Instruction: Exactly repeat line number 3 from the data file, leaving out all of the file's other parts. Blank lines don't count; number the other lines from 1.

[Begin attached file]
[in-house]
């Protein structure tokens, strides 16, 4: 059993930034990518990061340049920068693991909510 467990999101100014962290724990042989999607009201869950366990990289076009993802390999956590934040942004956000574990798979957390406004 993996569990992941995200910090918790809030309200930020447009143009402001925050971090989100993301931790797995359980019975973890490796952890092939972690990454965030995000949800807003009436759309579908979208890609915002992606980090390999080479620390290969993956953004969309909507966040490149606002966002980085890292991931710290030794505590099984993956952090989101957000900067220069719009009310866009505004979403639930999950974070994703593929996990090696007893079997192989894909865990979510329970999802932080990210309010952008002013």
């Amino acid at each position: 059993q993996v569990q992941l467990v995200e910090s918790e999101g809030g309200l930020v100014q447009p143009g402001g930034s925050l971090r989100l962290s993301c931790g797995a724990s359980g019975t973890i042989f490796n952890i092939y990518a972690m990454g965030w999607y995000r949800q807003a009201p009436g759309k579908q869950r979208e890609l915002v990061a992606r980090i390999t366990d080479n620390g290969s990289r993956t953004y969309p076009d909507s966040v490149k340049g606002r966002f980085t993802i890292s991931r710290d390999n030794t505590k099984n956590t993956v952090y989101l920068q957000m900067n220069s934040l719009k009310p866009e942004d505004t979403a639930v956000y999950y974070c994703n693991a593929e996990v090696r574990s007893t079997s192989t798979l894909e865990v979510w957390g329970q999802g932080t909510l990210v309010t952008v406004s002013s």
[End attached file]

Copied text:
């Amino acid at each position: 059993q993996v569990q992941l467990v995200e910090s918790e999101g809030g309200l930020v100014q447009p143009g402001g930034s925050l971090r989100l962290s993301c931790g797995a724990s359980g019975t973890i042989f490796n952890i092939y990518a972690m990454g965030w999607y995000r949800q807003a009201p009436g759309k579908q869950r979208e890609l915002v990061a992606r980090i390999t366990d080479n620390g290969s990289r993956t953004y969309p076009d909507s966040v490149k340049g606002r966002f980085t993802i890292s991931r710290d390999n030794t505590k099984n956590t993956v952090y989101l920068q957000m900067n220069s934040l719009k009310p866009e942004d505004t979403a639930v956000y999950y974070c994703n693991a593929e996990v090696r574990s007893t079997s192989t798979l894909e865990v979510w957390g329970q999802g932080t909510l990210v309010t952008v406004s002013s």